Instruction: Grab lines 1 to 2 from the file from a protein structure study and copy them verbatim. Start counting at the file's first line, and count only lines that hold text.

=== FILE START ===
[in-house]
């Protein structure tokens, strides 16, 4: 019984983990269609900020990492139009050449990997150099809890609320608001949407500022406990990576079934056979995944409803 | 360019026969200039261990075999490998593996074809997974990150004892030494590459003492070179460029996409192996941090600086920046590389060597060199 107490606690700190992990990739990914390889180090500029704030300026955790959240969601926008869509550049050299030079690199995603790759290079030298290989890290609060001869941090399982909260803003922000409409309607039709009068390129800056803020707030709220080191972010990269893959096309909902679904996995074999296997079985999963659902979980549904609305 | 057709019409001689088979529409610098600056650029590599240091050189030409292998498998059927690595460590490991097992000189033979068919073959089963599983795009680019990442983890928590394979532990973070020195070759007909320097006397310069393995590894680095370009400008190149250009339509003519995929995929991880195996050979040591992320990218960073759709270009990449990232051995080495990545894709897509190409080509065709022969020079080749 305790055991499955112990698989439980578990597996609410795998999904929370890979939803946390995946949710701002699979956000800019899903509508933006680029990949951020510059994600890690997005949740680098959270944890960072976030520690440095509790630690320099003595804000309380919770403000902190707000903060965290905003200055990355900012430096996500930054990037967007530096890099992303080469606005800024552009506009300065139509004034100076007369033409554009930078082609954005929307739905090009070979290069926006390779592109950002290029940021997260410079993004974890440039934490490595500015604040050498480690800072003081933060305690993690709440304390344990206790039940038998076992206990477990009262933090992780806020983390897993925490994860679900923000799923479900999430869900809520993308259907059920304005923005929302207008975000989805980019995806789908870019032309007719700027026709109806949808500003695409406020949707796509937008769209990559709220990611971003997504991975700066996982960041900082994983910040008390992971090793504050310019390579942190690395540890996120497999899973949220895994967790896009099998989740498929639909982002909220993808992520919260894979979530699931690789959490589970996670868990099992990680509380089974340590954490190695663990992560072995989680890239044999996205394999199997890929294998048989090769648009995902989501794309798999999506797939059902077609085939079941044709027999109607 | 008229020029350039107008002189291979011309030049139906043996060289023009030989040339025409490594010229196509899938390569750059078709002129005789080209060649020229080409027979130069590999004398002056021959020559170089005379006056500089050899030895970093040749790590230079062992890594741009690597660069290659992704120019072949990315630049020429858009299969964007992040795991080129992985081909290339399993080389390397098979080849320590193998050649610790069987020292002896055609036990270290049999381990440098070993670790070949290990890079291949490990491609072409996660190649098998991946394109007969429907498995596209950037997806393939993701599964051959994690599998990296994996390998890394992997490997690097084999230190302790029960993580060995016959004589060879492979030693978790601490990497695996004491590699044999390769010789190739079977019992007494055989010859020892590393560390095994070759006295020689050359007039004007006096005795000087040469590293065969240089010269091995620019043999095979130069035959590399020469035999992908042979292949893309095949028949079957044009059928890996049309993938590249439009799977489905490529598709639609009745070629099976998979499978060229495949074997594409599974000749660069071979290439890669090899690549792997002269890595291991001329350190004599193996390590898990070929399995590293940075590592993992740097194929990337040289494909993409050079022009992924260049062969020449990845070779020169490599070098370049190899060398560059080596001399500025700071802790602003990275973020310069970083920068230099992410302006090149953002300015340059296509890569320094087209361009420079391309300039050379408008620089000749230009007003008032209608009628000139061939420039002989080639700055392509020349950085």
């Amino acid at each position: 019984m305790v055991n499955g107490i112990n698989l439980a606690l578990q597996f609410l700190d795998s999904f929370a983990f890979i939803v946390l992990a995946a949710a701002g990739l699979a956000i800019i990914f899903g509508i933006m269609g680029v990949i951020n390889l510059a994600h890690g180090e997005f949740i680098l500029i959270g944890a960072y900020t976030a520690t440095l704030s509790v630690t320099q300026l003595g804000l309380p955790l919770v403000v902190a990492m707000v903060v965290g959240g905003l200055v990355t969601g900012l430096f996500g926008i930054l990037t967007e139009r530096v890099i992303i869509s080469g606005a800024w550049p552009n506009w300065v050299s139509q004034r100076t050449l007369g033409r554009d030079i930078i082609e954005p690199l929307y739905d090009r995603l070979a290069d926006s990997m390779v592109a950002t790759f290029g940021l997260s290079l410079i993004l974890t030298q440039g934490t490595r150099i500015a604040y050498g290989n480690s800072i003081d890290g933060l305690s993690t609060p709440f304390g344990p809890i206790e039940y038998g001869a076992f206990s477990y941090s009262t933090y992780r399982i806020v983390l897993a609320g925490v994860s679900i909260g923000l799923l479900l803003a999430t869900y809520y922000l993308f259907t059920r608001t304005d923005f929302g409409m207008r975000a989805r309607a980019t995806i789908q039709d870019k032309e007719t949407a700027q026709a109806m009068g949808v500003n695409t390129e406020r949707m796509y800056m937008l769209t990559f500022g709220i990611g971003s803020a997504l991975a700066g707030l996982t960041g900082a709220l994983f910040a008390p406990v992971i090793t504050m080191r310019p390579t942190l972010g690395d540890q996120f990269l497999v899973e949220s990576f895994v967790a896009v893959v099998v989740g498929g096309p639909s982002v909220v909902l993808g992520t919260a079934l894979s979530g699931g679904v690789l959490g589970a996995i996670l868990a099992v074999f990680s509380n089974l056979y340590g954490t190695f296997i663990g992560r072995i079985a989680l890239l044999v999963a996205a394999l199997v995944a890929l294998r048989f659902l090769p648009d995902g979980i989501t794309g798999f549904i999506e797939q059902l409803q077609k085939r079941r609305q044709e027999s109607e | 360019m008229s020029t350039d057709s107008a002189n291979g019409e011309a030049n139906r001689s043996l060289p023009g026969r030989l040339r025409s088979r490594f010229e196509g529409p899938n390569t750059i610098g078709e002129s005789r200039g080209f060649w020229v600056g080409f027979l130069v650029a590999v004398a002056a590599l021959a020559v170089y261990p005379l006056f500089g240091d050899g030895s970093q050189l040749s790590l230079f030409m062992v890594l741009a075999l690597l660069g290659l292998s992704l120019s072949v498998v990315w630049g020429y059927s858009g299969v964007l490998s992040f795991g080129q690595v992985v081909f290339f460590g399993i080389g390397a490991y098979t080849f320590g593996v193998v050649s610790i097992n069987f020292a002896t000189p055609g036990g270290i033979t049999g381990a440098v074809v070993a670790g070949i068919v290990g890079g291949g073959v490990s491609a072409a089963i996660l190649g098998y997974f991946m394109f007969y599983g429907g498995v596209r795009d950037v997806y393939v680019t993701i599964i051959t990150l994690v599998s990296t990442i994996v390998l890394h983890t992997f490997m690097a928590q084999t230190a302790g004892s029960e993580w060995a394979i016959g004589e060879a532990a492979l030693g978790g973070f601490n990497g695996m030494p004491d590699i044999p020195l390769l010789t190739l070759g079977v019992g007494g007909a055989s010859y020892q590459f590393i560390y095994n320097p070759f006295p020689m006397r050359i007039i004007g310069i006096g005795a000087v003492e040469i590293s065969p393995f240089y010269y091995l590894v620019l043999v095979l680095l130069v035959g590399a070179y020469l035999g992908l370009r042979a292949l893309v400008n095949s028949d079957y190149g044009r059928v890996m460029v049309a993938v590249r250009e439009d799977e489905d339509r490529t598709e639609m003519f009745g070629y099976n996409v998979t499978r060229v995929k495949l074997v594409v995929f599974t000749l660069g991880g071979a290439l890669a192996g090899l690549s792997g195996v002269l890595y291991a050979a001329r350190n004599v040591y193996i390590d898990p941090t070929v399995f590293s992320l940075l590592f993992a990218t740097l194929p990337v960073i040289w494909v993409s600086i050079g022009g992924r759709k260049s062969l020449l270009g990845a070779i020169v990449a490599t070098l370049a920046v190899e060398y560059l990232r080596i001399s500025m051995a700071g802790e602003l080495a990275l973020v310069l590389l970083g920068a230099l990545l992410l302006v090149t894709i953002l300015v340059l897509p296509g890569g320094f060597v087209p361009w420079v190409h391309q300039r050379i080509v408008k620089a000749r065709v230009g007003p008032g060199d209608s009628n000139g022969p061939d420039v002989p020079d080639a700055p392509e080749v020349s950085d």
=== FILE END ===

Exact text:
[in-house]
């Protein structure tokens, strides 16, 4: 019984983990269609900020990492139009050449990997150099809890609320608001949407500022406990990576079934056979995944409803 | 360019026969200039261990075999490998593996074809997974990150004892030494590459003492070179460029996409192996941090600086920046590389060597060199 107490606690700190992990990739990914390889180090500029704030300026955790959240969601926008869509550049050299030079690199995603790759290079030298290989890290609060001869941090399982909260803003922000409409309607039709009068390129800056803020707030709220080191972010990269893959096309909902679904996995074999296997079985999963659902979980549904609305 | 057709019409001689088979529409610098600056650029590599240091050189030409292998498998059927690595460590490991097992000189033979068919073959089963599983795009680019990442983890928590394979532990973070020195070759007909320097006397310069393995590894680095370009400008190149250009339509003519995929995929991880195996050979040591992320990218960073759709270009990449990232051995080495990545894709897509190409080509065709022969020079080749 305790055991499955112990698989439980578990597996609410795998999904929370890979939803946390995946949710701002699979956000800019899903509508933006680029990949951020510059994600890690997005949740680098959270944890960072976030520690440095509790630690320099003595804000309380919770403000902190707000903060965290905003200055990355900012430096996500930054990037967007530096890099992303080469606005800024552009506009300065139509004034100076007369033409554009930078082609954005929307739905090009070979290069926006390779592109950002290029940021997260410079993004974890440039934490490595500015604040050498480690800072003081933060305690993690709440304390344990206790039940038998076992206990477990009262933090992780806020983390897993925490994860679900923000799923479900999430869900809520993308259907059920304005923005929302207008975000989805980019995806789908870019032309007719700027026709109806949808500003695409406020949707796509937008769209990559709220990611971003997504991975700066996982960041900082994983910040008390992971090793504050310019390579942190690395540890996120497999899973949220895994967790896009099998989740498929639909982002909220993808992520919260894979979530699931690789959490589970996670868990099992990680509380089974340590954490190695663990992560072995989680890239044999996205394999199997890929294998048989090769648009995902989501794309798999999506797939059902077609085939079941044709027999109607 | 008229020029350039107008002189291979011309030049139906043996060289023009030989040339025409490594010229196509899938390569750059078709002129005789080209060649020229080409027979130069590999004398002056021959020559170089005379006056500089050899030895970093040749790590230079062992890594741009690597660069290659992704120019072949990315630049020429858009299969964007992040795991080129992985081909290339399993080389390397098979080849320590193998050649610790069987020292002896055609036990270290049999381990440098070993670790070949290990890079291949490990491609072409996660190649098998991946394109007969429907498995596209950037997806393939993701599964051959994690599998990296994996390998890394992997490997690097084999230190302790029960993580060995016959004589060879492979030693978790601490990497695996004491590699044999390769010789190739079977019992007494055989010859020892590393560390095994070759006295020689050359007039004007006096005795000087040469590293065969240089010269091995620019043999095979130069035959590399020469035999992908042979292949893309095949028949079957044009059928890996049309993938590249439009799977489905490529598709639609009745070629099976998979499978060229495949074997594409599974000749660069071979290439890669090899690549792997002269890595291991001329350190004599193996390590898990070929399995590293940075590592993992740097194929990337040289494909993409050079022009992924260049062969020449990845070779020169490599070098370049190899060398560059080596001399500025700071802790602003990275973020310069970083920068230099992410302006090149953002300015340059296509890569320094087209361009420079391309300039050379408008620089000749230009007003008032209608009628000139061939420039002989080639700055392509020349950085």